The Delphi is an index measure with the index set at a base of 1 for, say, changes in the time bucket for a term of 1 year. For the base scenario, the present value of a 1% rise in interest rates across the curve is calculated. The present value changes for each monthly time bucket are then converted into an index by dividing by the value of the change in the present value of a flow in the 1-year bucket. This gives a duration measure of 1 for a 1-year flow, less than 1 upto one year and greater than 1 over a year.

Likewise, a constant 1% fall in rates is assumed and Delphis calculated.

Changes in the slope of the curve can be assumed for the other scenarios e.g. a 1% change in the 1-year accompanied by a 2% or 0.5% change in the 1-month rate.

The ALCO members each assign probabilities to the various scenarios and the Chairman, in turn, weights the views of his committee based on their track records. The Delphi Duration weights need not be changed more frequently than the monthly ALCO meeting. Some risk point systems recommend continuous fine-tuning.


The Delphi Duration system could be seen as a simple manageable system that balances objective mathematical purity with the subjective judgment of experienced treasury managers. It avoids excessive forecasting of interest rates. Subjectivity is limited to the question: "If 1-year rates rise (fall) by 1% tomorrow how would you expect the rest of the yield curve to move?" The Treasurer does not have to operate a "black-box" with secret formulae. Simplicity is the key to understanding. Furthermore, the ALCO members are obliged to formulate a view and are actively involved in the decision making process.

A somewhat cynical view would be that the appropriate A/L management system would depend on the performance measurement system in force for the bank in its shareholders' eyes and for the treasurer in terms of his bonus and redundancy trigger point: accrued interest income or mark-to-market.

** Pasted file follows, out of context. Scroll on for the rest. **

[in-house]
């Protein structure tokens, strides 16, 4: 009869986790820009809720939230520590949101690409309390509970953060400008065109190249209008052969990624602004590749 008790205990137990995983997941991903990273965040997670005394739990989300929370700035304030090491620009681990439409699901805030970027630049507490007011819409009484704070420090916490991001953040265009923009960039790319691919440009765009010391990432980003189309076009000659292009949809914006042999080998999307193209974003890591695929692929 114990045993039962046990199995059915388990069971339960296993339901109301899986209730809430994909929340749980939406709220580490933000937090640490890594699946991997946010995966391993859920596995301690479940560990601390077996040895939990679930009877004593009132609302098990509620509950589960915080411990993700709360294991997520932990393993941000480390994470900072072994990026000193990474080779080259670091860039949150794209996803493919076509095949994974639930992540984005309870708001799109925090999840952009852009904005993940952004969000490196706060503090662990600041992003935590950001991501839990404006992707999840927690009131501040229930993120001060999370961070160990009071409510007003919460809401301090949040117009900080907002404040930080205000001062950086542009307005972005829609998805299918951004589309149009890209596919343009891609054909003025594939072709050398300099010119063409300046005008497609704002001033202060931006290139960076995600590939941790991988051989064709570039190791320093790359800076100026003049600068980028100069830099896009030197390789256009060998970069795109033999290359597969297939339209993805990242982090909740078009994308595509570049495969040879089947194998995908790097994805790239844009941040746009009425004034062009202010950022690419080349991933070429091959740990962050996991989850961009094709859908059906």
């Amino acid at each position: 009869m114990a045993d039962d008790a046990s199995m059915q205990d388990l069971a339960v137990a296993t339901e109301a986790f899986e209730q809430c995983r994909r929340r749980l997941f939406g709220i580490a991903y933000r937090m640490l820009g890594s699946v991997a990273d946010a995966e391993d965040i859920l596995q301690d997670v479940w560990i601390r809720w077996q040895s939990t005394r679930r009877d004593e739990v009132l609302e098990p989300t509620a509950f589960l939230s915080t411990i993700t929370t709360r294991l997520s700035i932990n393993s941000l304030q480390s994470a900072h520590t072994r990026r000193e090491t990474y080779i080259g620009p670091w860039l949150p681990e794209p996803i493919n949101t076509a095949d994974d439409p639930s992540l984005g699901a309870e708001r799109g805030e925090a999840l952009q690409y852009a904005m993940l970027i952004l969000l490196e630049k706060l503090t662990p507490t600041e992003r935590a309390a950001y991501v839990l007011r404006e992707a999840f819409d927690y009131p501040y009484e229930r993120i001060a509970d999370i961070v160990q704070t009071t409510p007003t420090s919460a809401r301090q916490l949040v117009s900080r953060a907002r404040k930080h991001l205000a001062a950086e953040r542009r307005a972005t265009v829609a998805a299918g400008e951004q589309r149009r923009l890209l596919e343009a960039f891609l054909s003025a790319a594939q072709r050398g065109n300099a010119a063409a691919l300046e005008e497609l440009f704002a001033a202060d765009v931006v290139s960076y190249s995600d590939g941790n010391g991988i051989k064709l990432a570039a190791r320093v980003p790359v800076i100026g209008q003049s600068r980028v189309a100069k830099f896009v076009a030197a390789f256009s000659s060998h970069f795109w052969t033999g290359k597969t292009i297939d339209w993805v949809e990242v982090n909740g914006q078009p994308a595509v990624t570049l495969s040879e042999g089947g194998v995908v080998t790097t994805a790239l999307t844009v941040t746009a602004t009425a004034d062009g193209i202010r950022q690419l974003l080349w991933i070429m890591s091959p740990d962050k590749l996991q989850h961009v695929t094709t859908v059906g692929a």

Issues such as the use of risk-free rates or margin-inclusive rates for discounting have not been covered here. Into which time bucket should one place low grade Commercial Paper, VRNs or overdrafts? Systems tend to analyse the principal amounts being rolled over. They should also allow for the flows of interest.

Last year, a regular eminent speaker on the subject pointed out that a view on rates is insufficient. He stressed the importance of the view in relation to the ruling yield curve. A paying punter asked him if rates were expected to fall what should he do? The questioner replied to the guru saying that the yield curve was flat - short rates were identical to medium term rates. Embarrassingly, the expert ignored the difference between nominal rates and annualised rates - the compounding effect. He recommended a lengthening of investment maturities!

Positive action does not demand accurate forecasting of interest rates. It does not depend on a view in relation to current rates. It does, however, require a judgment of rates in relation to market-implied forward/forward rates, FRAs or futures. Notwithstanding the above, I hope I have not over-pontificated lest I fall into a trap similar to that of the eminent guru.

Delphi Risk Management: Delphi creativity Delphi communication & Delphi control are the Innovation, Communication & Risk Management arms of Delphi Risk Management Limited